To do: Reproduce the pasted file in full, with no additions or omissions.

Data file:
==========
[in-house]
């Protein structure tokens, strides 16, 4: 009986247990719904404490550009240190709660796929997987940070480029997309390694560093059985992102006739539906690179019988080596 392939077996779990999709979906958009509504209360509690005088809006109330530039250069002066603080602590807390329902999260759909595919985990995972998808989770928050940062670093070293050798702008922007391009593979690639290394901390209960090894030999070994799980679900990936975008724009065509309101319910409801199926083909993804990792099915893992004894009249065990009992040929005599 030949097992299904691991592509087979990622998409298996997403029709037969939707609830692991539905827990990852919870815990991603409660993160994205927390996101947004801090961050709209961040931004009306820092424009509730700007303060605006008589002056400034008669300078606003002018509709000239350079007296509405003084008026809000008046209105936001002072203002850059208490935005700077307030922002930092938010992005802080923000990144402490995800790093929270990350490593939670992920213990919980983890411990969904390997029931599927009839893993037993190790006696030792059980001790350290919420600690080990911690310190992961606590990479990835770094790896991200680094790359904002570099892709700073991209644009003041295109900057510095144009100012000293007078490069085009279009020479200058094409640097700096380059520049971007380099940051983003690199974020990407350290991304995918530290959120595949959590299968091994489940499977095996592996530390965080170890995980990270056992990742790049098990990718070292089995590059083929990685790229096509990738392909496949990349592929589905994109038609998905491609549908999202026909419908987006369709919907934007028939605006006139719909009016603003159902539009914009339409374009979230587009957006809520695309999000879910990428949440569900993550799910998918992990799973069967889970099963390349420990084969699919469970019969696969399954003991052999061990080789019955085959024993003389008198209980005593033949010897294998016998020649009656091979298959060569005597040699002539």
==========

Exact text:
[in-house]
């Protein structure tokens, strides 16, 4: 009986247990719904404490550009240190709660796929997987940070480029997309390694560093059985992102006739539906690179019988080596 392939077996779990999709979906958009509504209360509690005088809006109330530039250069002066603080602590807390329902999260759909595919985990995972998808989770928050940062670093070293050798702008922007391009593979690639290394901390209960090894030999070994799980679900990936975008724009065509309101319910409801199926083909993804990792099915893992004894009249065990009992040929005599 030949097992299904691991592509087979990622998409298996997403029709037969939707609830692991539905827990990852919870815990991603409660993160994205927390996101947004801090961050709209961040931004009306820092424009509730700007303060605006008589002056400034008669300078606003002018509709000239350079007296509405003084008026809000008046209105936001002072203002850059208490935005700077307030922002930092938010992005802080923000990144402490995800790093929270990350490593939670992920213990919980983890411990969904390997029931599927009839893993037993190790006696030792059980001790350290919420600690080990911690310190992961606590990479990835770094790896991200680094790359904002570099892709700073991209644009003041295109900057510095144009100012000293007078490069085009279009020479200058094409640097700096380059520049971007380099940051983003690199974020990407350290991304995918530290959120595949959590299968091994489940499977095996592996530390965080170890995980990270056992990742790049098990990718070292089995590059083929990685790229096509990738392909496949990349592929589905994109038609998905491609549908999202026909419908987006369709919907934007028939605006006139719909009016603003159902539009914009339409374009979230587009957006809520695309999000879910990428949440569900993550799910998918992990799973069967889970099963390349420990084969699919469970019969696969399954003991052999061990080789019955085959024993003389008198209980005593033949010897294998016998020649009656091979298959060569005597040699002539």